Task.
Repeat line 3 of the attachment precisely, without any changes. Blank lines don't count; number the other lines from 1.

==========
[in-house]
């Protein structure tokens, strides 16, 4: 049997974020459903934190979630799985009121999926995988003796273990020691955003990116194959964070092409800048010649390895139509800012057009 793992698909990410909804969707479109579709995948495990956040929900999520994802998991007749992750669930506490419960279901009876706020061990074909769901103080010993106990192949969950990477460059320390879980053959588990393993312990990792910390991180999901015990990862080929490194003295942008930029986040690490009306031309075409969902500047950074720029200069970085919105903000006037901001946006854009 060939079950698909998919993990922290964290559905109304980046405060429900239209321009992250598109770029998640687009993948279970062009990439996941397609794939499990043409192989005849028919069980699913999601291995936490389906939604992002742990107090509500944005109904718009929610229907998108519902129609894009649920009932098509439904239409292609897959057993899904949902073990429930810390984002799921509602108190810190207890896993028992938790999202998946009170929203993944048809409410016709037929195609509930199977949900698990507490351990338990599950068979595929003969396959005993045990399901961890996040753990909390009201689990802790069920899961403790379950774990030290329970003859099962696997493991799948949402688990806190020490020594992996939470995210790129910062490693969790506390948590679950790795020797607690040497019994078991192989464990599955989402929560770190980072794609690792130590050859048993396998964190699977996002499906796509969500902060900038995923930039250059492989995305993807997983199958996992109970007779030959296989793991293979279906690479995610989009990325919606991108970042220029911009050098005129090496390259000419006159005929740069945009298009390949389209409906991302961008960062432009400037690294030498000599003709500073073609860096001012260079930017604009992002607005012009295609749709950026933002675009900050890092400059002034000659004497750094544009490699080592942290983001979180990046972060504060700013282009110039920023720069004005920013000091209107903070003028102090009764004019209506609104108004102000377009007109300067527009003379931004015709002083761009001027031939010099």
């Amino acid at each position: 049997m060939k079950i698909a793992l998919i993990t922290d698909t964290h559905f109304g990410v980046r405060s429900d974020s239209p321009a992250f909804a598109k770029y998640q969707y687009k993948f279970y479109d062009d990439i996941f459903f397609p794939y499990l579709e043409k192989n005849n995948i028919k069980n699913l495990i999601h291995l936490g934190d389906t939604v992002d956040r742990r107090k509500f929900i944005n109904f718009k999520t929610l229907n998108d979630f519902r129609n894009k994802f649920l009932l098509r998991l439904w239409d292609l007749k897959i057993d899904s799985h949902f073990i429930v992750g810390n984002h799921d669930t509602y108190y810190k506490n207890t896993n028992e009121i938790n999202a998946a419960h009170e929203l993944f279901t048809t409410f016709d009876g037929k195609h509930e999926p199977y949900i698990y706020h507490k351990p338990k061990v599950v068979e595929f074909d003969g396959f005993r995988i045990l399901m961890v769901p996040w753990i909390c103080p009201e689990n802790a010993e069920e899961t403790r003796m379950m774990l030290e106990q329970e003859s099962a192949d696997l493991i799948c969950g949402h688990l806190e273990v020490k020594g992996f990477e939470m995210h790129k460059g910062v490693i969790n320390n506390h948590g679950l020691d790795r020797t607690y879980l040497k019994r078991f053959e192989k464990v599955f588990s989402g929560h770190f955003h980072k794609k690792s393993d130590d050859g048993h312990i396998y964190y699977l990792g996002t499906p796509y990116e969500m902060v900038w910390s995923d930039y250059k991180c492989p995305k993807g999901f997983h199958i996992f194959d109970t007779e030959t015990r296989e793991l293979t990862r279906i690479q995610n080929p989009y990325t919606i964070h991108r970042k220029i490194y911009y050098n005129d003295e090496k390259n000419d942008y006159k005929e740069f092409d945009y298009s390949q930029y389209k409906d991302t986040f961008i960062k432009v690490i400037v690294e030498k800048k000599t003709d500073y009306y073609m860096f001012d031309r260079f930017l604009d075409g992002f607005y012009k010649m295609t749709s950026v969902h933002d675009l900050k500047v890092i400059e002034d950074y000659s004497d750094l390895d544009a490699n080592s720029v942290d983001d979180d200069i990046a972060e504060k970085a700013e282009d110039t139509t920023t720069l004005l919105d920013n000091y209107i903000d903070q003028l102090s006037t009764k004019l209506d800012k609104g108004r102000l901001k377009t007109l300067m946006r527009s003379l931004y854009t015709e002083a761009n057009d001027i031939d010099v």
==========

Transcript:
């Amino acid at each position: 049997m060939k079950i698909a793992l998919i993990t922290d698909t964290h559905f109304g990410v980046r405060s429900d974020s239209p321009a992250f909804a598109k770029y998640q969707y687009k993948f279970y479109d062009d990439i996941f459903f397609p794939y499990l579709e043409k192989n005849n995948i028919k069980n699913l495990i999601h291995l936490g934190d389906t939604v992002d956040r742990r107090k509500f929900i944005n109904f718009k999520t929610l229907n998108d979630f519902r129609n894009k994802f649920l009932l098509r998991l439904w239409d292609l007749k897959i057993d899904s799985h949902f073990i429930v992750g810390n984002h799921d669930t509602y108190y810190k506490n207890t896993n028992e009121i938790n999202a998946a419960h009170e929203l993944f279901t048809t409410f016709d009876g037929k195609h509930e999926p199977y949900i698990y706020h507490k351990p338990k061990v599950v068979e595929f074909d003969g396959f005993r995988i045990l399901m961890v769901p996040w753990i909390c103080p009201e689990n802790a010993e069920e899961t403790r003796m379950m774990l030290e106990q329970e003859s099962a192949d696997l493991i799948c969950g949402h688990l806190e273990v020490k020594g992996f990477e939470m995210h790129k460059g910062v490693i969790n320390n506390h948590g679950l020691d790795r020797t607690y879980l040497k019994r078991f053959e192989k464990v599955f588990s989402g929560h770190f955003h980072k794609k690792s393993d130590d050859g048993h312990i396998y964190y699977l990792g996002t499906p796509y990116e969500m902060v900038w910390s995923d930039y250059k991180c492989p995305k993807g999901f997983h199958i996992f194959d109970t007779e030959t015990r296989e793991l293979t990862r279906i690479q995610n080929p989009y990325t919606i964070h991108r970042k220029i490194y911009y050098n005129d003295e090496k390259n000419d942008y006159k005929e740069f092409d945009y298009s390949q930029y389209k409906d991302t986040f961008i960062k432009v690490i400037v690294e030498k800048k000599t003709d500073y009306y073609m860096f001012d031309r260079f930017l604009d075409g992002f607005y012009k010649m295609t749709s950026v969902h933002d675009l900050k500047v890092i400059e002034d950074y000659s004497d750094l390895d544009a490699n080592s720029v942290d983001d979180d200069i990046a972060e504060k970085a700013e282009d110039t139509t920023t720069l004005l919105d920013n000091y209107i903000d903070q003028l102090s006037t009764k004019l209506d800012k609104g108004r102000l901001k377009t007109l300067m946006r527009s003379l931004y854009t015709e002083a761009n057009d001027i031939d010099v």